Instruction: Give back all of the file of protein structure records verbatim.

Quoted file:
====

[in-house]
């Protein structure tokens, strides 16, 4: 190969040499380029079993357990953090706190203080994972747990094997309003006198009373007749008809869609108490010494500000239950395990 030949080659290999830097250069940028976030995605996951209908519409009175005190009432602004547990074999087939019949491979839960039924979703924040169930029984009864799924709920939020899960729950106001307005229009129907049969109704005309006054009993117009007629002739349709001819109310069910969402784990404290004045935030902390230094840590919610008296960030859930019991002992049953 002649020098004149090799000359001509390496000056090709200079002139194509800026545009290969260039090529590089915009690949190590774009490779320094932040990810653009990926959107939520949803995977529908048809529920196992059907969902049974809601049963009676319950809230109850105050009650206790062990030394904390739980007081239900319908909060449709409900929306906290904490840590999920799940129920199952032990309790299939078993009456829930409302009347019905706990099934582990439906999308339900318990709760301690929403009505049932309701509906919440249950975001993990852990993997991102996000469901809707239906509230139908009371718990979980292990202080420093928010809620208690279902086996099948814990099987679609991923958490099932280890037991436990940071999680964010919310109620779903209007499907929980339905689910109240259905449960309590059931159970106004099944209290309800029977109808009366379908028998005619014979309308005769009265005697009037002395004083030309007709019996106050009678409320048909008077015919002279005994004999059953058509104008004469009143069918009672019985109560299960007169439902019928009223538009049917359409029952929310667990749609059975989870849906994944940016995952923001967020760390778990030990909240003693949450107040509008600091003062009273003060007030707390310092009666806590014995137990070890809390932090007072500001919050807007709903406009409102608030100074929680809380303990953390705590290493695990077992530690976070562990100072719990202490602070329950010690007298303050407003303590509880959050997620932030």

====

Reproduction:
[in-house]
């Protein structure tokens, strides 16, 4: 190969040499380029079993357990953090706190203080994972747990094997309003006198009373007749008809869609108490010494500000239950395990 030949080659290999830097250069940028976030995605996951209908519409009175005190009432602004547990074999087939019949491979839960039924979703924040169930029984009864799924709920939020899960729950106001307005229009129907049969109704005309006054009993117009007629002739349709001819109310069910969402784990404290004045935030902390230094840590919610008296960030859930019991002992049953 002649020098004149090799000359001509390496000056090709200079002139194509800026545009290969260039090529590089915009690949190590774009490779320094932040990810653009990926959107939520949803995977529908048809529920196992059907969902049974809601049963009676319950809230109850105050009650206790062990030394904390739980007081239900319908909060449709409900929306906290904490840590999920799940129920199952032990309790299939078993009456829930409302009347019905706990099934582990439906999308339900318990709760301690929403009505049932309701509906919440249950975001993990852990993997991102996000469901809707239906509230139908009371718990979980292990202080420093928010809620208690279902086996099948814990099987679609991923958490099932280890037991436990940071999680964010919310109620779903209007499907929980339905689910109240259905449960309590059931159970106004099944209290309800029977109808009366379908028998005619014979309308005769009265005697009037002395004083030309007709019996106050009678409320048909008077015919002279005994004999059953058509104008004469009143069918009672019985109560299960007169439902019928009223538009049917359409029952929310667990749609059975989870849906994944940016995952923001967020760390778990030990909240003693949450107040509008600091003062009273003060007030707390310092009666806590014995137990070890809390932090007072500001919050807007709903406009409102608030100074929680809380303990953390705590290493695990077992530690976070562990100072719990202490602070329950010690007298303050407003303590509880959050997620932030």